Health Data Use and Privacy Commission Act Introduced to Bring HIPAA into the Modern Age

by | Feb 14, 2022

The bipartisan Health Data Use and Privacy Commission Act has been introduced to bring HIPAA and health data privacy laws into the modern age and ensure that the use of emerging technologies does not put health data at risk.

HIPAA was signed into law in 1996 at a time when healthcare providers were recording patient information manually on paper and charts. HIPAA transformed the healthcare sector and helped to improve efficiency and eliminate waste, with the additions of the HIPAA Privacy and Security Rules helping to ensure safeguards were implemented to ensure the privacy and security of healthcare data.

It has been more than 25 years since HIPAA was signed into law and a great deal has changed. While the HIPAA text was written in a way that made it technology agnostic, there are currently privacy and security gaps related to the use of emerging technologies, such as third-party health applications and connected devices, that could not have been envisaged over a quarter of a century ago.

To help address the privacy and security gaps, U.S. Senators Tammy Baldwin (D-WI) and Bill Cassidy (R-LA) introduced the Health Data Use and Privacy Commission Act. The main purpose of the Health Data Use and Privacy Commission Act is “to begin the process of modernizing our outdated health privacy laws and regulations.”

While HIPAA protects interactions between patients and their healthcare providers, the legislation does not adequately cover healthcare data on emerging technologies such as smartphones and smartwatches. The Senators feel the increase in technology companies in healthcare and the use of their technologies for receiving, storing, transmitting, and sharing healthcare data are putting sensitive health data at risk.

“As a doctor, the potential of new technology to improve patient care seems limitless. But Americans must be able to trust that their personal health data is protected if this technology can meet its full potential,” said Dr. Cassidy. “HIPAA must be updated for the modern day. This legislation starts this process on a pathway to make sure it is done right.”

One of the requirements of the Health Data Use and Privacy Commission Act is to form a commission to conduct research on how to modernize health data and privacy laws to ensure patient privacy and trust but to also balance any regulatory changes with the needs of doctors, who must have easily accessible information to allow them to provide care.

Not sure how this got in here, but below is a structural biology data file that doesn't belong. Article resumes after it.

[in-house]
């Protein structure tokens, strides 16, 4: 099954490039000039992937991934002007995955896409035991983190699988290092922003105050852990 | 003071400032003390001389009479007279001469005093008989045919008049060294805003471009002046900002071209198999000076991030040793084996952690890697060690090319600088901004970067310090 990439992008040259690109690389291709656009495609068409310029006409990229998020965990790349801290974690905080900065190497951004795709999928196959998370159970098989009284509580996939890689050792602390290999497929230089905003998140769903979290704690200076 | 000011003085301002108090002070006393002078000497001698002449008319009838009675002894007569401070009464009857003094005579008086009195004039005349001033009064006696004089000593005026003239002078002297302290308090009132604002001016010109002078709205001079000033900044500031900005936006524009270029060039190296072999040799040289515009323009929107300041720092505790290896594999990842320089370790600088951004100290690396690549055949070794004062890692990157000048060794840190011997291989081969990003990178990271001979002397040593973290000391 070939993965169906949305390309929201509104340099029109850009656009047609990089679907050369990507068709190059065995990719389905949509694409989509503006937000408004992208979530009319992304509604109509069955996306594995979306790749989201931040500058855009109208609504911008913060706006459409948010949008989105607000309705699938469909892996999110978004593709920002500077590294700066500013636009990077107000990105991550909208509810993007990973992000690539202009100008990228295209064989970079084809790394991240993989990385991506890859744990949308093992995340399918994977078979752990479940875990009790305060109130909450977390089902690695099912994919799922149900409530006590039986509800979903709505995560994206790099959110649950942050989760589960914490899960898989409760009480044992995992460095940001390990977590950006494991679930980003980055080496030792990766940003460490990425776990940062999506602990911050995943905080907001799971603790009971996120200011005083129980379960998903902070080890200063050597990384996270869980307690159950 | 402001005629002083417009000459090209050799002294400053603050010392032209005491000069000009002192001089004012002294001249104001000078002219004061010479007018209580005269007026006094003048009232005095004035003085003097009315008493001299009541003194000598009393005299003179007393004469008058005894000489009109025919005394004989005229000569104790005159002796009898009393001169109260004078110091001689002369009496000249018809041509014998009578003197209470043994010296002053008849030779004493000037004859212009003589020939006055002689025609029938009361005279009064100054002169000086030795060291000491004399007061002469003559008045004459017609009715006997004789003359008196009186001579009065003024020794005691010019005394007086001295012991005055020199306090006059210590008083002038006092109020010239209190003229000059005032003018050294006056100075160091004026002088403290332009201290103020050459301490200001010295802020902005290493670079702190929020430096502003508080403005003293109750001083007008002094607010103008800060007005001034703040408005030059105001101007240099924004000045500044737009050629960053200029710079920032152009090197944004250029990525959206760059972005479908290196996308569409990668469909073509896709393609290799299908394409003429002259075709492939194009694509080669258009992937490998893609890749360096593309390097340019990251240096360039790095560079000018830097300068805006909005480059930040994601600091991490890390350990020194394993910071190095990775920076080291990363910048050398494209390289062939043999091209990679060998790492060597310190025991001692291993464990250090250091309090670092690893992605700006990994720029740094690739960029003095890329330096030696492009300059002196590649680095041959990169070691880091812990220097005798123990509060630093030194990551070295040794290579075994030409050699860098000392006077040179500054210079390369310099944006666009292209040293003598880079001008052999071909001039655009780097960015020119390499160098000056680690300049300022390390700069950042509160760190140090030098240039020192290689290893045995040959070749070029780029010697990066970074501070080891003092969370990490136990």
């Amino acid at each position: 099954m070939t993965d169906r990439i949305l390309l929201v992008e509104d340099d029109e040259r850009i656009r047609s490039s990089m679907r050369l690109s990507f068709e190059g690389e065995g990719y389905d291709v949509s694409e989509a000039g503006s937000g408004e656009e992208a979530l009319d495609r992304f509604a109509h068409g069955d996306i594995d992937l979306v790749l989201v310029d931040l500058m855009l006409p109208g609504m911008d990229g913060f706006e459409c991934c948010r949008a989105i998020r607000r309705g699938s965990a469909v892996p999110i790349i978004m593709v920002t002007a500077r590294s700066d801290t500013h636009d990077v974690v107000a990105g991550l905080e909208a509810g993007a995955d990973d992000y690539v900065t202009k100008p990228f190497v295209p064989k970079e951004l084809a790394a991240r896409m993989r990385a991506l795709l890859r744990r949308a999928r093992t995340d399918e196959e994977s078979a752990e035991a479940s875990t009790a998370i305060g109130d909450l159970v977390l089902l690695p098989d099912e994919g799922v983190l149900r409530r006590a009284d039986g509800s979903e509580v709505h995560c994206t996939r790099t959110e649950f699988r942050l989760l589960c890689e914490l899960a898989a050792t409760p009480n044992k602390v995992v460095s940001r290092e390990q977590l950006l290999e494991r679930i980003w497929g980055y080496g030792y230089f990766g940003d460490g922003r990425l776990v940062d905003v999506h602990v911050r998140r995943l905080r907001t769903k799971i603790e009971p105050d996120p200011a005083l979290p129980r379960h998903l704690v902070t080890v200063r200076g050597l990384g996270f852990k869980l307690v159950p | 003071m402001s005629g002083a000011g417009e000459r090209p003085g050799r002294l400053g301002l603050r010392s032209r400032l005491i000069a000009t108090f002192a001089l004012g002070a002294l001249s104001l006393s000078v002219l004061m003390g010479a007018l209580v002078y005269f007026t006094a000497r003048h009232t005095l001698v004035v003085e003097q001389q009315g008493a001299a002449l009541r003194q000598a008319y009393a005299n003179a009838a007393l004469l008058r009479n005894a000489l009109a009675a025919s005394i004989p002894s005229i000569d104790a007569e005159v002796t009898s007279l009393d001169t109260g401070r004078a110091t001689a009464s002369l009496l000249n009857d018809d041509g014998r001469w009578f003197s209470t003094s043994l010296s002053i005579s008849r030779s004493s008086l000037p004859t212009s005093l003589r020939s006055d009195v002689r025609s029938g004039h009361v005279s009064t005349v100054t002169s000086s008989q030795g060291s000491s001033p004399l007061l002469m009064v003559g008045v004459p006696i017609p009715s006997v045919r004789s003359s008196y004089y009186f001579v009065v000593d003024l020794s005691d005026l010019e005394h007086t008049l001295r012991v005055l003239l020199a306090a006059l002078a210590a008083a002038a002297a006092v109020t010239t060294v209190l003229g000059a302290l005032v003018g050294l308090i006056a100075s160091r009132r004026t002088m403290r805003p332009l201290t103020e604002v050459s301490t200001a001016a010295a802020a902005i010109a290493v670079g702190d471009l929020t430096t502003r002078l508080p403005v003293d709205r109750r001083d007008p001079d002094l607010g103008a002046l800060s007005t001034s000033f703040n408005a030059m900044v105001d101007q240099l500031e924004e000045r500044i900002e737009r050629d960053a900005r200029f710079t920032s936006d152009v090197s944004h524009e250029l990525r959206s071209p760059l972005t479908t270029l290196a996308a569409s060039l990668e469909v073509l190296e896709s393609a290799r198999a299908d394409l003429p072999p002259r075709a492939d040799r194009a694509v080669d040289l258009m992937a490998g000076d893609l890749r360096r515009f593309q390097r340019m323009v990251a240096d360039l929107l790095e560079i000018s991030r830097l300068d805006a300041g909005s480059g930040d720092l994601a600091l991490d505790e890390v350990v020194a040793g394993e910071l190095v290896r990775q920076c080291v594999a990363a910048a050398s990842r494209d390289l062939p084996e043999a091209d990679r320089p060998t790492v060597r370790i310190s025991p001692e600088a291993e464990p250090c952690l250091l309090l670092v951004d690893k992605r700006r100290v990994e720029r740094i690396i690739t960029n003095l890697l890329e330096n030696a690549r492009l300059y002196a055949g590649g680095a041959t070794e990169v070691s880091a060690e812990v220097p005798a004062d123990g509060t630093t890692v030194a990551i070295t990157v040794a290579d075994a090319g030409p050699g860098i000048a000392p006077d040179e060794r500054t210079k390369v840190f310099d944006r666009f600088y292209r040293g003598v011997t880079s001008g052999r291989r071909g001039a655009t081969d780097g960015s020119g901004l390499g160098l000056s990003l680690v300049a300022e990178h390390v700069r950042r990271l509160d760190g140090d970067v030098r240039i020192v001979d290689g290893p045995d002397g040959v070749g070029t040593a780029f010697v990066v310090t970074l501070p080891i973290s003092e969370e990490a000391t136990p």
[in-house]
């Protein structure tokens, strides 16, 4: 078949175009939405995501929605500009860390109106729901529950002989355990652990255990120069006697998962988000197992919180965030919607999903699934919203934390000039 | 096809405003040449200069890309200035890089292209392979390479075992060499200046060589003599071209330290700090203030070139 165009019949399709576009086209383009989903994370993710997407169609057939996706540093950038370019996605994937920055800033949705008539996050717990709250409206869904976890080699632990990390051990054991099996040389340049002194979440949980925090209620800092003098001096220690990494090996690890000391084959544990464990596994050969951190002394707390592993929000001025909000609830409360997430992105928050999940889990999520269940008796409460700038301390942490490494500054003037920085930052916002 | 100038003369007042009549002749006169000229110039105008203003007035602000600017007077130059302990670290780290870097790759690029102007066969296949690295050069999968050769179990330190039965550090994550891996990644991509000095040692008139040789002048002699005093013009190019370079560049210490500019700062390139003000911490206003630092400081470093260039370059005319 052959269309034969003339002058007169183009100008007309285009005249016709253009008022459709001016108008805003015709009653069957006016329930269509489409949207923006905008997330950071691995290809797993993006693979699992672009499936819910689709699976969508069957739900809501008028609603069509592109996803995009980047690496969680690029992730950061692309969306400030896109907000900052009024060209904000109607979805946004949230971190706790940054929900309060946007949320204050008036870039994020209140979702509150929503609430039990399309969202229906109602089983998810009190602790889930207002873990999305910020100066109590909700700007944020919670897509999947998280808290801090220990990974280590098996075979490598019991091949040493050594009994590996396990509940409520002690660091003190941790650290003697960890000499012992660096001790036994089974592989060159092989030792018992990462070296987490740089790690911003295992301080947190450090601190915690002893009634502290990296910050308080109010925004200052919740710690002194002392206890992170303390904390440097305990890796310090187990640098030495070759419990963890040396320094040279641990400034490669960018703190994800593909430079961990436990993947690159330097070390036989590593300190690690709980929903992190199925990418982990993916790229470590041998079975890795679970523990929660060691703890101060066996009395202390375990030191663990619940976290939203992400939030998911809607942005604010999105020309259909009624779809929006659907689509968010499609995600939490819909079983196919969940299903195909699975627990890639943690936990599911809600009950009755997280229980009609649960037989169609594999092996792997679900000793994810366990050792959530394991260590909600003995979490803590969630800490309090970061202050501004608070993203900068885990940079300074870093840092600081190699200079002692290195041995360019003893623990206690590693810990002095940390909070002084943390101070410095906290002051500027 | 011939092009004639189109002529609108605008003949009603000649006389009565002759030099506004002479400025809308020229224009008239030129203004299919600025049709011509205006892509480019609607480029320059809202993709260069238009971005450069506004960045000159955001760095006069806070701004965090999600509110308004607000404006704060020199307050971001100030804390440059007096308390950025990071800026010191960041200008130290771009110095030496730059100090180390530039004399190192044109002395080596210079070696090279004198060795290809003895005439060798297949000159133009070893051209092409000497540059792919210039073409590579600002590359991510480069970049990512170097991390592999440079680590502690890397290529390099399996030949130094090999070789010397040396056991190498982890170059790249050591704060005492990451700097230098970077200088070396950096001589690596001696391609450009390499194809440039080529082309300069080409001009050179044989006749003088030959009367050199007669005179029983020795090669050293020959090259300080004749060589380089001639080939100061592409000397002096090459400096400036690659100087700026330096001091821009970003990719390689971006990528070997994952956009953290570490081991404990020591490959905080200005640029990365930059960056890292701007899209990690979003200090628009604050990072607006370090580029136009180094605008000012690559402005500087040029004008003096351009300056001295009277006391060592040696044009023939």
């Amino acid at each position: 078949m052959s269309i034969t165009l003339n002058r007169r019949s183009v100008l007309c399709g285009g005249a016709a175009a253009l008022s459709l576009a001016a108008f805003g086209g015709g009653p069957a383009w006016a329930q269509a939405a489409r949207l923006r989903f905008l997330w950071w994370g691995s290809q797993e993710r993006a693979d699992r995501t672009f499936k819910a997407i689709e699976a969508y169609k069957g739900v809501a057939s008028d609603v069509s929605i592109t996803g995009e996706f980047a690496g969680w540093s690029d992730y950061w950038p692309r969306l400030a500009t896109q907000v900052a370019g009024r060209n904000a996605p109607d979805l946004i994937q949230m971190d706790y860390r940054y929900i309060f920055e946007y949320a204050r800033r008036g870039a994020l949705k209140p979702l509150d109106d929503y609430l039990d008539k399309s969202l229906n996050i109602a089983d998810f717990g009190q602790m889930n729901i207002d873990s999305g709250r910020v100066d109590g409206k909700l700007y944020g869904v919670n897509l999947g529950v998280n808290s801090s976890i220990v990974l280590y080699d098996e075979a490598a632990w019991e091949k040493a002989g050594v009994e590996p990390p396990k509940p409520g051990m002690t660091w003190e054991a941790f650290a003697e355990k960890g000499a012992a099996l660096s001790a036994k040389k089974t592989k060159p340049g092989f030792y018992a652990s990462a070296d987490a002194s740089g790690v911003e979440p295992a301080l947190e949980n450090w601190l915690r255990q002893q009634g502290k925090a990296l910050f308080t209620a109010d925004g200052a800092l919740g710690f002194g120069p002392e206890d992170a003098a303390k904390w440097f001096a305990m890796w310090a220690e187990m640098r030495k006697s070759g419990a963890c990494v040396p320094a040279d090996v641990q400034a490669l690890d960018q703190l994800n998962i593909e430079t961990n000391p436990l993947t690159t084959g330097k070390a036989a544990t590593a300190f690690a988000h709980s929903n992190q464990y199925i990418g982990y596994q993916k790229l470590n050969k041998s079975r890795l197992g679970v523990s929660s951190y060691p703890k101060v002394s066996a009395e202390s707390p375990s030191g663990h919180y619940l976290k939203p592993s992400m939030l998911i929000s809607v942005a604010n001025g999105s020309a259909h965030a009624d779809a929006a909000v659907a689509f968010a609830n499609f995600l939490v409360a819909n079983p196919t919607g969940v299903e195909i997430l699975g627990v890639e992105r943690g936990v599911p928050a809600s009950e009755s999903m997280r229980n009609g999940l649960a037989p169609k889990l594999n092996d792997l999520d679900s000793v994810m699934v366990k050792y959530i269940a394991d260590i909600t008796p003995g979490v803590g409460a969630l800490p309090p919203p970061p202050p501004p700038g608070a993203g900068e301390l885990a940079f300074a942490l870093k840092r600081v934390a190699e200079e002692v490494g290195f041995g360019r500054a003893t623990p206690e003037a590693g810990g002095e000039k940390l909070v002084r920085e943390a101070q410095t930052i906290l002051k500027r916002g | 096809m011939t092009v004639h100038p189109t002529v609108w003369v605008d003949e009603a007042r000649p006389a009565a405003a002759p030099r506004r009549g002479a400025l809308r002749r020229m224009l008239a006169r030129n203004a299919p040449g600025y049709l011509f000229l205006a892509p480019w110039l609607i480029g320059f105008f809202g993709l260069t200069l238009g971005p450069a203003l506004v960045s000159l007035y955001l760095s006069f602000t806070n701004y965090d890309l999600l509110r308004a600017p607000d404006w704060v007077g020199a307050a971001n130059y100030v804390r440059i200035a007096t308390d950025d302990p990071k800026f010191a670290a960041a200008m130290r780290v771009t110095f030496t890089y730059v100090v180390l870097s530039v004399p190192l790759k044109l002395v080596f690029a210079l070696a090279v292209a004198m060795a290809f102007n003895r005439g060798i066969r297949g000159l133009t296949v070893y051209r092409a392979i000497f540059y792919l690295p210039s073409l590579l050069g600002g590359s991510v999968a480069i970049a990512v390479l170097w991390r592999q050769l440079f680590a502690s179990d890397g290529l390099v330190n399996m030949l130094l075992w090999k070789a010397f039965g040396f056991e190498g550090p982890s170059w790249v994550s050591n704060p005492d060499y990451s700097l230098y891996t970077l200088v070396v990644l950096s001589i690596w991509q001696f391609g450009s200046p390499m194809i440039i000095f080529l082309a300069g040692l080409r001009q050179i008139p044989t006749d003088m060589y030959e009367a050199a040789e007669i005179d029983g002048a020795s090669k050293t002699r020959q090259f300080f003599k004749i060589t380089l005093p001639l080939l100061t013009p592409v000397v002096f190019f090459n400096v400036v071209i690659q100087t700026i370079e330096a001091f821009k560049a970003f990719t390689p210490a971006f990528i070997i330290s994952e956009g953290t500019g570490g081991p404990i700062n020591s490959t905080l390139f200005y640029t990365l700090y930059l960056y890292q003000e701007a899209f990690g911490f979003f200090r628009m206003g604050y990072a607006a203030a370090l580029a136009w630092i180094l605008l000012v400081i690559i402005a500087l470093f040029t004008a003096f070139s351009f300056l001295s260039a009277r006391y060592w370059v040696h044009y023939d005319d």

The commission will be responsible for conducting a comprehensive review and comparison of current measures to protect healthcare data at the state and federal level, and the current practices of the healthcare, insurance, financial services, consumer electronics, advertising, and other industries for using healthcare data.

The commission will then make recommendations to Congress on aspects of current regulations that could be modernized and how any proposed changes could be implemented. The commission will include 17 members to be appointed by the Comptroller General, and after all members are appointed, the commission will be required to submit its recommendations to Congress within 6 months.

Specifically, the recommendations and conclusions of the commission will cover:

  • Threats to individual health privacy and legitimate business and policy interests
  • When sharing health information is appropriate and beneficial to Americans
  • Threat to health outcomes and costs from stringent privacy rules
  • Whether further federal legislation is necessary and proposals on potential reforms
  • An analysis of the burdens additional regulations will place on healthcare organizations and the potential for unintended consequences in other policy areas
  • An analysis of the costs of any regulatory changes
  • Recommendations for non-legislative solutions
  • A review of the effectiveness and utility of third-party statements of privacy principles and private sector self-regulatory efforts, and third-party certification and accreditation programs for ensuring compliance with privacy requirements.

“Folks across Wisconsin and the country are rightfully concerned about the security of their personal information, especially individual health care data, and it is time to give Americans better protection over these records,” said Senator Baldwin. “I am excited to introduce the bipartisan Health Data Use and Privacy Commission Act to help inform how we can modernize health care privacy laws and regulations to give Americans peace of mind that their personal health information is safe, while ensuring that we have the tools we need to advance high-quality care.”

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Ryan Coyne

Ryan Coyne is a results-driven leader in the healthcare compliance industry, specializing in regulatory compliance, compliance training, and assisting healthcare organizations and business associates in achieving and maintaining compliance. With a deep knowledge of healthcare regulations and a keen understanding of the challenges faced by the industry, Ryan has developed a reputation as a trusted advisor and advocate for ethical and compliant practices in healthcare. Ryan has successfully advised and guided numerous healthcare organizations, business associates, and healthcare professionals on achieving and maintaining compliance with regulatory training requirements. Ryan’s professional focus is using his in-depth expertise and leading a world class team of subject matter experts at ComplianceJunction in regulatory compliance to help organisations navigate the complex landscape of ensuring staff adhere to healthcare regulations. You can connect with Ryan via LinkedIn and follow on Twitter

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